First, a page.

3. Expenditures for Child Protective Services Direct Delivery Staff (B.1.1). DFPS Accounting System. September 28. 2016. Print.
  4. Texas Department of Family Protective Services. Commissioner.Progress Report to the Sunset Advisory Commission: Child Protective Services Transformation. Print.
  5. McSwane, J. David. “When 4-year-old Leiliana Wright Needed Dallas CPS Most, It Failed at Every Turn.” Dallas Morning News. N.p., 09 Apr. 2016. Web. 22 Sept. 2016.
  6. Shadwick, Lana. “Texas CPS Visits Home of Mom Who Hosted ‘Chickenpox Party'” Breitbart News. 21 Dec. 2015. Web. 30 Sept. 2016.
  7. “CPS Takes Custody of 4-month-old at UMC, Parents Call it ‘Medical Kidnapping'” CPS Takes Custody of 4-month-old at UMC, Parents Call it ‘medica. Web. 30 Sept. 2016.
  8. Texas Administrative Code. Title 25. Part 1. Chapter 97. Subchapter F. Rule 97.136. 16 March. 1994.
  9. Stukenberg vs. Greg Abbott. Document 368 Case 2:11-cv-00084. United States District Court, Southern District of Texas, Corpus Christi Division. 17 Dec. 2015.Children’s Rights. N.p., 17 Dec. 2015. Web.
  10. Doyle, Joseph J., Jr. “Child Protection and Child Outcomes: Measuring the Effects of Foster Care.” MIT Sloan School of Management & NBER (2007): Print.
  11. “2014 Annual Progress And Services Report.” Delaware Department of Services for Children Youth and Their Families(2014) Web.
  12. Osborne, Cynthia. Child Protective Services Transformation Evaluation of CPS Professional Development and Enhances Supervision Initiatives. Second Interim Report: University of Texas at Austin Lyndon B. Johnson School of Public Affairs, June 2016. Print.
  13. Francis, Will. “2013-2016 CVS FBSS INV.” National Association of Social Workers. Print.
  14. Keel, John.An Annual Report on Classified Employee Turnover for Fiscal Year 2015. Rep. no. 16-702. N.p.: State of Texas State Auditor, December 2015. Print.
  15. Hiner, Harrison. Higher Salaries Are Critical to Fixing the Problems within CPS. Texas State Employees Union. Print.
  16. McPeters, Pamela, Will Francis, Kate Murphy, Katherine Barillas, Andy Homer and Sarah Crockett. Strengthing the Capacity of Child Protective Services. September 8, 2016.
  17. Rider 31: Child Protective Services Staffing Fiscal Year 2014 – Fiscal Year 2015. Department of Family and Protective Services, 2015. Print.
  18. 2018-2019 Legislative Appropriations Request- Exceptional Items with Sub-Components. Texas Department of Family and Protective Services. Print.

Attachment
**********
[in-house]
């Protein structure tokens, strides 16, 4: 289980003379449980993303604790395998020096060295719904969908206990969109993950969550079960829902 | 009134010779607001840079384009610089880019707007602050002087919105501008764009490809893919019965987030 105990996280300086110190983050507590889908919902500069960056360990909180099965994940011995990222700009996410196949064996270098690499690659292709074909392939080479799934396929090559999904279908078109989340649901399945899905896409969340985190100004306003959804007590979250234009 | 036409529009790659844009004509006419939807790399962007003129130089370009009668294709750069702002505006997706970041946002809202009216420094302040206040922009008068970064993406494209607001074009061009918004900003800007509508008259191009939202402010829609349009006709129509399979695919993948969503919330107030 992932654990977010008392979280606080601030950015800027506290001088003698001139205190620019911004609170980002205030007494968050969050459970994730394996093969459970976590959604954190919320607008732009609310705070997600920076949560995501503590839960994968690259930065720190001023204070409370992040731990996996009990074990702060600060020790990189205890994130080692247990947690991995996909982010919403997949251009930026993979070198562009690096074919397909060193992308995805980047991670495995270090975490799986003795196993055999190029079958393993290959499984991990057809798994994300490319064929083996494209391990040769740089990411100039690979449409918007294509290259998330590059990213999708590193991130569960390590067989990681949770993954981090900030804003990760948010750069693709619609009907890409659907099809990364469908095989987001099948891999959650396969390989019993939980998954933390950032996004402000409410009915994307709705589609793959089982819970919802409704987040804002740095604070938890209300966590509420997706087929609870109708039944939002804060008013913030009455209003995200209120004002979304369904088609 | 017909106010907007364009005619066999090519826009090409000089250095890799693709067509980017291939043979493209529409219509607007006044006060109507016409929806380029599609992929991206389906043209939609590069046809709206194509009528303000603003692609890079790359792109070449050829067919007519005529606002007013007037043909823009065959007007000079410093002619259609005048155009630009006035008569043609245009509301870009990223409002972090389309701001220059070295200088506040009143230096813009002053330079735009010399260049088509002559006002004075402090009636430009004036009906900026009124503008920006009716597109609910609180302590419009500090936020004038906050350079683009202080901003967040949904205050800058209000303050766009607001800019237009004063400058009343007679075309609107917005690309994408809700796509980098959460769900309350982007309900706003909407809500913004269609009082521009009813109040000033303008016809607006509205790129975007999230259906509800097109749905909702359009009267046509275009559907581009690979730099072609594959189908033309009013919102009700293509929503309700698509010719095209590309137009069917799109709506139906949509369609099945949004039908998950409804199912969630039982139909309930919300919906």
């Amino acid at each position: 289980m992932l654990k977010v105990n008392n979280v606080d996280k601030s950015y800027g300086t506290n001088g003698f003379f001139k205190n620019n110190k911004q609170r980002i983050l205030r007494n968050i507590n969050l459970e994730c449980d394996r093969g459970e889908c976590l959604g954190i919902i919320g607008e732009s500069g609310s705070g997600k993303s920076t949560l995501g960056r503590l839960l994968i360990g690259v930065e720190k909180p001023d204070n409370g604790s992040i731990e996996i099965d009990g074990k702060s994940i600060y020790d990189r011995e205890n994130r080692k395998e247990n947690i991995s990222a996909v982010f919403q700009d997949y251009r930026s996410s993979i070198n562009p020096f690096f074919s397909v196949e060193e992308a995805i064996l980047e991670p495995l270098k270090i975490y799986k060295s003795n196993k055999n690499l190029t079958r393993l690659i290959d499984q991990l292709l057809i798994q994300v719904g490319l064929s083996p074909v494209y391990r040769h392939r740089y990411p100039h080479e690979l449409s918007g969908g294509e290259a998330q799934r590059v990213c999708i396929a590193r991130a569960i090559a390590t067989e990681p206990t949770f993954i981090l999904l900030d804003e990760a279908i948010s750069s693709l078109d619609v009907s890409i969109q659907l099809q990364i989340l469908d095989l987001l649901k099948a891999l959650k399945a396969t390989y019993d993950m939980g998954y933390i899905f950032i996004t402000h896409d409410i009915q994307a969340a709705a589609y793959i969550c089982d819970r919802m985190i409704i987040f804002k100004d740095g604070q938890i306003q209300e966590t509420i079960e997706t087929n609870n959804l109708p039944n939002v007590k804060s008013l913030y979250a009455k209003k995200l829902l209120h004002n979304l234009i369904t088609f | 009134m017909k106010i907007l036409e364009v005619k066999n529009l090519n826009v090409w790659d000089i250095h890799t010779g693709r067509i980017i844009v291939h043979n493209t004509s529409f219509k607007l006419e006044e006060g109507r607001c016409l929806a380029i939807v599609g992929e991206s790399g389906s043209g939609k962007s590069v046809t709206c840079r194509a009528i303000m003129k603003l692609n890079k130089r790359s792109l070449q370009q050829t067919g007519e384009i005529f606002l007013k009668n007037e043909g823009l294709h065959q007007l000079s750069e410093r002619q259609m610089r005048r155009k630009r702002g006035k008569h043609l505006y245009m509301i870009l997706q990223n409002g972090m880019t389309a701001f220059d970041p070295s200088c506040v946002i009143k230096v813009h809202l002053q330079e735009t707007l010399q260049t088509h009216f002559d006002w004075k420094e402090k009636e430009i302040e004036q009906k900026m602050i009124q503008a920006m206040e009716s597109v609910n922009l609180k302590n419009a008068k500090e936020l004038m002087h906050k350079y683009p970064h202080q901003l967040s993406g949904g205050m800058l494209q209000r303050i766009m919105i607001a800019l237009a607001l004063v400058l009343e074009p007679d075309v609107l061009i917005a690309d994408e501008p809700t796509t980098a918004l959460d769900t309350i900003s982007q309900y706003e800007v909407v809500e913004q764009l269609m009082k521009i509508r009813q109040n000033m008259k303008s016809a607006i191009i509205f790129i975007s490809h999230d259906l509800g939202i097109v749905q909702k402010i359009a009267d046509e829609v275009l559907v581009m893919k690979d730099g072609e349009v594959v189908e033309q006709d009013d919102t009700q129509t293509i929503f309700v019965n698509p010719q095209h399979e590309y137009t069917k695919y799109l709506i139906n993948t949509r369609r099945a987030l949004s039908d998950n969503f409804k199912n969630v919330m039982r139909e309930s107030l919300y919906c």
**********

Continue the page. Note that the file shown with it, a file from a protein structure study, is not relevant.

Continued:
19. Cassidy, Jon. “The Foster-care Fiasco in Texas.” org. Texas Bureau, 18 Apr. 2016 Web. 04 Oct. 2016.
  20. 79 (3) SB 16, 79th Legislature 3rd Called Session. Legislative Budget Board (2006). Print.
  21. “A Parent’s Guide To Foster Care and Child Protective Services (CPS) Investigations.” Texas Department of Family and Protective Services. 30 Sept. 2016.

Lambert, Tim. “Texas Home School Coalition Association.” Letter to Commissioner John Specia. 9 Feb 2016. MS.

Other Resources

Walters, Edgar. “More Kids Sleeping in State Offices Amid Foster Shortage.”The Texas Tribune. N.p., 17 Mar. 2016. Web. 23 Sept. 2016.

7100 Recruiting Foster and Adoptive Homes. Rep. N.p.: Child Protective Services, February 2015. Print.

ACH Child and Family Services. Our Community Our Kids Puts Foster Care Improvements in Motion for Children in Seven North Texas Counties. Sandra Brodnicki, 9 Sept. 2014. Web.

Blackstone, Kristene. “CPS Transformation Update.” Stakehold Webinar. 15 Sept, 2016. Texas Department of Family and Protective Services. Web.

Bryant, David A., and Clay Thorp. “Investigation Highlights Need for Foster Care in Central Texas.” Killeen Daily Herald. Killeen Daily Herald, 16 Apr. 2016. Web. 21 Oct. 2016.

Children From Hard Places and the Brain. Karyn Brand Purvis, Tine Payne Bryson, and Bruce McEwen. TCU Institute of Child Development, 2014. DVD.

Child Protection Roundtable Preliminary Budget Priorities 85th Legislative Session. Child Protection Roundtable Member Organizations, 2016. Print.  

DFPS Survery of Employee Engagement (SEE) Results Overview. Texas Department of Family and Protective Services, June 2016. Print.

Garett, Robert T. “Dallas Region’s Top CPS Official Retires amid Staggering Caseloads.” Dallas News. N.p., 05 Apr. 2016. Web. 21 Oct. 2016.

Garrett, Robert T. “Texas Foster Mother Charged with Murder Had Troubled Past, Report Says.” The Dallas Morning News. N.p., 21 Nov. 2013. Web. 22 Sept. 2016.